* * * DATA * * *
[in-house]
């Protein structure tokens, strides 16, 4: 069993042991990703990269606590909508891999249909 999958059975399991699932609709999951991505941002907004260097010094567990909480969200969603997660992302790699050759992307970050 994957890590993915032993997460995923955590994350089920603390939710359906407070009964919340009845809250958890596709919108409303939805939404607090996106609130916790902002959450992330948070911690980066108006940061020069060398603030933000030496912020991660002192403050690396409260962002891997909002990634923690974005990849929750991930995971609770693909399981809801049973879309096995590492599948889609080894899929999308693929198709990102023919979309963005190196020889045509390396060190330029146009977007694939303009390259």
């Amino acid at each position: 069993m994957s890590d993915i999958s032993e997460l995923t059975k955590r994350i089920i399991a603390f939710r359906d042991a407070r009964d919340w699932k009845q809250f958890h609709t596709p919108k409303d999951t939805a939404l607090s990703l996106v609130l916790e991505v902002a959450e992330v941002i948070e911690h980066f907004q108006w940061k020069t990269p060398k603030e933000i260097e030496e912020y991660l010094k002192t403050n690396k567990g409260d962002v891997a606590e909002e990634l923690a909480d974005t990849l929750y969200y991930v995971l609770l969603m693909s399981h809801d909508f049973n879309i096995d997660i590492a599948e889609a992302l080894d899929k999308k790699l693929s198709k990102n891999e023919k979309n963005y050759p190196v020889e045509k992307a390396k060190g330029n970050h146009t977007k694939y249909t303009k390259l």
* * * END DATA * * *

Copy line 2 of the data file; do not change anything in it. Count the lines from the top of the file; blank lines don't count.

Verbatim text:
């Protein structure tokens, strides 16, 4: 069993042991990703990269606590909508891999249909 999958059975399991699932609709999951991505941002907004260097010094567990909480969200969603997660992302790699050759992307970050 994957890590993915032993997460995923955590994350089920603390939710359906407070009964919340009845809250958890596709919108409303939805939404607090996106609130916790902002959450992330948070911690980066108006940061020069060398603030933000030496912020991660002192403050690396409260962002891997909002990634923690974005990849929750991930995971609770693909399981809801049973879309096995590492599948889609080894899929999308693929198709990102023919979309963005190196020889045509390396060190330029146009977007694939303009390259």